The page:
(275 billion tonnes)
    World industry: 90 cubic km/yr…..90 billion tonnes
    (which includes the world’s 63,590 power stations)
    Agriculture 1870 cubic km/yr ( listed as evapotranspiration as they can’t tell the difference)
    So a reasonable estimate for AWV added to the atmosphere is 2200 billion tonnes a year which otherwise would not be there. Which is a lot more than the CO2 added.


  12. > A study of satellite data on clouds and water vapor indicates that prior predictions of substantial Global Warming are wrong.

    Really? Several other studies show they’re right.

    > The study introduces a new method to diagnose the total radiative feedback parameter.

    So it’s new. Why is it right?

    > A completely independent analysis reveals that there is insignificant net positive feedback.

    Yeah, you’re pretty gullible, aren’t you.


  13. So a reasonable estimate for AWV added to the atmosphere is 2200 billion tonnes a year which otherwise would not be there.

    So before the reservoirs were built and the farms were irrigated it was all just barren desert? What is the mean residence time for water vapour in the atmosphere?


  14. It seems to be a pretty good one, even addressing other posters by name and being borderline on topic.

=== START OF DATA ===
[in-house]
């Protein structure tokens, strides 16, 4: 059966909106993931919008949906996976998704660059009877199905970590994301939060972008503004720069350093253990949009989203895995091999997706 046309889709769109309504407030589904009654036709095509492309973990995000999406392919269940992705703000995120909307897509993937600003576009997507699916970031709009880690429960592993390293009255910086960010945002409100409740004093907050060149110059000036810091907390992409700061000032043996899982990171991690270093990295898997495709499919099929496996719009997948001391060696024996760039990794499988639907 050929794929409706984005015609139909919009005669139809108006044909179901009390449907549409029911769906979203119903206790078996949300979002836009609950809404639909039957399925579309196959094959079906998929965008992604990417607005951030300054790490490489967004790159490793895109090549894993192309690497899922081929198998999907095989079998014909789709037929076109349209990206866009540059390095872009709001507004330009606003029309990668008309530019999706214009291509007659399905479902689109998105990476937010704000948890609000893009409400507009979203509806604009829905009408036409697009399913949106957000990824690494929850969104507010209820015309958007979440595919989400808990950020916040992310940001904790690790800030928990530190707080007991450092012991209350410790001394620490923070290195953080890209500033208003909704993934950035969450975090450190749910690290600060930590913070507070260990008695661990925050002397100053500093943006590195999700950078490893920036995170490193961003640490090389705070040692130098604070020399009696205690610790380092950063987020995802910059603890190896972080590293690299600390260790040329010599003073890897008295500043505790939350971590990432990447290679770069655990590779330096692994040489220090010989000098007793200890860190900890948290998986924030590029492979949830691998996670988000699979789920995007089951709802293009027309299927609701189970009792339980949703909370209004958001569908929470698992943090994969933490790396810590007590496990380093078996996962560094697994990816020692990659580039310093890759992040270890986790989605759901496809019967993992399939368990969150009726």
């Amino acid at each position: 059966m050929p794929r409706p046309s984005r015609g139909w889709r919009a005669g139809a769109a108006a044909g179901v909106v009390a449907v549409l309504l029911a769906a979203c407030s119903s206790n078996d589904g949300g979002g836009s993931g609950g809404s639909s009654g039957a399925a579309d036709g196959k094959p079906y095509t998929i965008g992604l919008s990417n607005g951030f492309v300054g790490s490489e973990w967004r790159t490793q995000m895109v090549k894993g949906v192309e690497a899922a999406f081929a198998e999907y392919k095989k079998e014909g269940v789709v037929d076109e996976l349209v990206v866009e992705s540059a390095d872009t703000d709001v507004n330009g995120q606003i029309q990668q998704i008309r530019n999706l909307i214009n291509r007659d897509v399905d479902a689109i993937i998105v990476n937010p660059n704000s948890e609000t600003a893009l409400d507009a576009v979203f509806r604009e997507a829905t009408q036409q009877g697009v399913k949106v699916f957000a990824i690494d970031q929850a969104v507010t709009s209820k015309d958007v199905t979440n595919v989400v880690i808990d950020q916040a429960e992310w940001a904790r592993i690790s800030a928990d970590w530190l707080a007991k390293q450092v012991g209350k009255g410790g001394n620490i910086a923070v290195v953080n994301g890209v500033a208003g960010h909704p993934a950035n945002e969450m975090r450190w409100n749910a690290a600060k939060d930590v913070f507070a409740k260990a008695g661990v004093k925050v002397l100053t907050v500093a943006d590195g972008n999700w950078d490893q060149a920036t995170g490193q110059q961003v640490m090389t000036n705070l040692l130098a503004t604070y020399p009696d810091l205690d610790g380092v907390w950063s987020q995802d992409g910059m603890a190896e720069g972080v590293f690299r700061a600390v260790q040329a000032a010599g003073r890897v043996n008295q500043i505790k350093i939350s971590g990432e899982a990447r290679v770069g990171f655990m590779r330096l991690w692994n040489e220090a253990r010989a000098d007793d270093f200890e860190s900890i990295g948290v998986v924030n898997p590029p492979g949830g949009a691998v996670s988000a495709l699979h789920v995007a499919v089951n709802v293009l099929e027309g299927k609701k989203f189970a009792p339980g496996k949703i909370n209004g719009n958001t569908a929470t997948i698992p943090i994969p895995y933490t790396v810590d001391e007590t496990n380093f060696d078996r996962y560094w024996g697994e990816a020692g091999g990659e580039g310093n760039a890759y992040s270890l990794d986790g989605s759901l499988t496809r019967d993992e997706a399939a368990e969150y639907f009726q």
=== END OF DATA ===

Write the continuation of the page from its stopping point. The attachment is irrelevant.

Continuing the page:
If Turing had known how low real human dialogue would sink due to the internet, I think he might have had to devise a better test of AI!


  15. Would it not be better to stop bitching in the last few comments and get back to the main topic of “The Greenhouse Effect in a Water World”


  16. Comments like ‘Yup, got my powers mixed up!’ were in the original, which is why I think it is not a live person.

    Would it not be better to stop bitching in the last few comments and get back to the main topic of “The Greenhouse Effect in a Water World”

    Even if you are talking with a machine?


  17. Yes, Richard Simons, I agree that Comments like ‘Yup, got my powers mixed up!’ were in the original, which is why I think it is not a live person. Would it not be better to stop bitching in the last few comments and get back to the main topic of “The Greenhouse Effect in a Water World” Even if you are talking with a machine? waoooo, good post!

    Hey, it’s fun to imitate a machine imitating a person! I’ll leave the comments but neuter them…


  18. Yeah everyone – stop bitching!

    Miss me while I was away? In case you didn’t, I have been travelling and overseas for the past 5 weeks – as well as being in hospital a few times. But it’s nice to be home.


  19. Not this time skip. We went to Vietnam and Cambodia, as well as doing some diving along the east coast of Australia. And took my wife with me, so I had to be a good boy.

    How was your xmas?


  20. In hospital?

    A few times?

    You really should look after yourself better – rather than getting all those people to wait on you hand and foot.

    Seriously. Hope you’re well and staying well.


  21. Hi Adelady,

    Yes, I was testing the different state health systems across the country by being admitted to hospital. So far SA is coming a distant third behind Qld and NSW. Had my appendix out in Toowoomba and discovered I have cavernomas in my brain in NSW. Maybe that’s my problem.